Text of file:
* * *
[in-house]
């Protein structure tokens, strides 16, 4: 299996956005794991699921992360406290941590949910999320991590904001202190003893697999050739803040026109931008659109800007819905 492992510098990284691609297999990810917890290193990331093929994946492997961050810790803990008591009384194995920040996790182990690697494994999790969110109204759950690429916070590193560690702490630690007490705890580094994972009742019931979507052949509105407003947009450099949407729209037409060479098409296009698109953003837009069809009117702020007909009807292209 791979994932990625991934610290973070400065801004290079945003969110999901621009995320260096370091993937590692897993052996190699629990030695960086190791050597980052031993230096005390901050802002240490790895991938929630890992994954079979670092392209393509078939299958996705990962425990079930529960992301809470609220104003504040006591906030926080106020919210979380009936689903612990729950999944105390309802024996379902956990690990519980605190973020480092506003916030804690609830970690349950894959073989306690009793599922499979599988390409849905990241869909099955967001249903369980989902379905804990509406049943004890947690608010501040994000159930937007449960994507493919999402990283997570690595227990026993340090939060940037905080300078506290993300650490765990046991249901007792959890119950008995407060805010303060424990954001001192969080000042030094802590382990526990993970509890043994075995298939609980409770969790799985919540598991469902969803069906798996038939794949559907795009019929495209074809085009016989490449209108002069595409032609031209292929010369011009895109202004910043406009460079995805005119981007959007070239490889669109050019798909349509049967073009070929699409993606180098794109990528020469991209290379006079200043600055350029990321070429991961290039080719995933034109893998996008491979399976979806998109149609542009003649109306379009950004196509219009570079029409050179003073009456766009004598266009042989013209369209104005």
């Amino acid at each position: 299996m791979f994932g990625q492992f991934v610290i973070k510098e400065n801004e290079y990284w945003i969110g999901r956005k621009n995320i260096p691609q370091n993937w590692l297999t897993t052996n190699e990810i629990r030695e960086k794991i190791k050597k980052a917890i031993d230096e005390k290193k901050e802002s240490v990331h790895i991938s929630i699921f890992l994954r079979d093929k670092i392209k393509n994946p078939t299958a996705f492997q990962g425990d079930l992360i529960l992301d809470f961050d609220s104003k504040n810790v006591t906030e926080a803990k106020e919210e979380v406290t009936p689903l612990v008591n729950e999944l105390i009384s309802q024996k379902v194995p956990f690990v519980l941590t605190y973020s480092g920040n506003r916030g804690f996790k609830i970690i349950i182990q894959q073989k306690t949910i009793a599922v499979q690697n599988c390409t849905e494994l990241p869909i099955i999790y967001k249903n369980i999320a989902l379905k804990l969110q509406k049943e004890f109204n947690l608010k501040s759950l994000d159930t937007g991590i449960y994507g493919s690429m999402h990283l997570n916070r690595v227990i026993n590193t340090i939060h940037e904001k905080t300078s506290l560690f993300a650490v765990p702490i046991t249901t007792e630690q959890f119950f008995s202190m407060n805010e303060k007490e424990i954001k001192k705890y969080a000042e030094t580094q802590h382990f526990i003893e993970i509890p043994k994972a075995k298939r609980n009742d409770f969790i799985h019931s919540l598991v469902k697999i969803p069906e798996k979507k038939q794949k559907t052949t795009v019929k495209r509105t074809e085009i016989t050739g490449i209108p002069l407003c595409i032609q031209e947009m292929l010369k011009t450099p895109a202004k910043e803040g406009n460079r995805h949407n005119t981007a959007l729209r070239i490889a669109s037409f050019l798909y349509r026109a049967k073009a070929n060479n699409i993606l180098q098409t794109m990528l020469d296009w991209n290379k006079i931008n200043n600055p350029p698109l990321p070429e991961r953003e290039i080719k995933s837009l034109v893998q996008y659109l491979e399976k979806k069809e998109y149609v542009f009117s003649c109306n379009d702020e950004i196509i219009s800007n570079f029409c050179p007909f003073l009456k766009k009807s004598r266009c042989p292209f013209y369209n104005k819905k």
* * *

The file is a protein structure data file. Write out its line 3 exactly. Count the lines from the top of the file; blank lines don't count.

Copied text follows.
């Amino acid at each position: 299996m791979f994932g990625q492992f991934v610290i973070k510098e400065n801004e290079y990284w945003i969110g999901r956005k621009n995320i260096p691609q370091n993937w590692l297999t897993t052996n190699e990810i629990r030695e960086k794991i190791k050597k980052a917890i031993d230096e005390k290193k901050e802002s240490v990331h790895i991938s929630i699921f890992l994954r079979d093929k670092i392209k393509n994946p078939t299958a996705f492997q990962g425990d079930l992360i529960l992301d809470f961050d609220s104003k504040n810790v006591t906030e926080a803990k106020e919210e979380v406290t009936p689903l612990v008591n729950e999944l105390i009384s309802q024996k379902v194995p956990f690990v519980l941590t605190y973020s480092g920040n506003r916030g804690f996790k609830i970690i349950i182990q894959q073989k306690t949910i009793a599922v499979q690697n599988c390409t849905e494994l990241p869909i099955i999790y967001k249903n369980i999320a989902l379905k804990l969110q509406k049943e004890f109204n947690l608010k501040s759950l994000d159930t937007g991590i449960y994507g493919s690429m999402h990283l997570n916070r690595v227990i026993n590193t340090i939060h940037e904001k905080t300078s506290l560690f993300a650490v765990p702490i046991t249901t007792e630690q959890f119950f008995s202190m407060n805010e303060k007490e424990i954001k001192k705890y969080a000042e030094t580094q802590h382990f526990i003893e993970i509890p043994k994972a075995k298939r609980n009742d409770f969790i799985h019931s919540l598991v469902k697999i969803p069906e798996k979507k038939q794949k559907t052949t795009v019929k495209r509105t074809e085009i016989t050739g490449i209108p002069l407003c595409i032609q031209e947009m292929l010369k011009t450099p895109a202004k910043e803040g406009n460079r995805h949407n005119t981007a959007l729209r070239i490889a669109s037409f050019l798909y349509r026109a049967k073009a070929n060479n699409i993606l180098q098409t794109m990528l020469d296009w991209n290379k006079i931008n200043n600055p350029p698109l990321p070429e991961r953003e290039i080719k995933s837009l034109v893998q996008y659109l491979e399976k979806k069809e998109y149609v542009f009117s003649c109306n379009d702020e950004i196509i219009s800007n570079f029409c050179p007909f003073l009456k766009k009807s004598r266009c042989p292209f013209y369209n104005k819905k």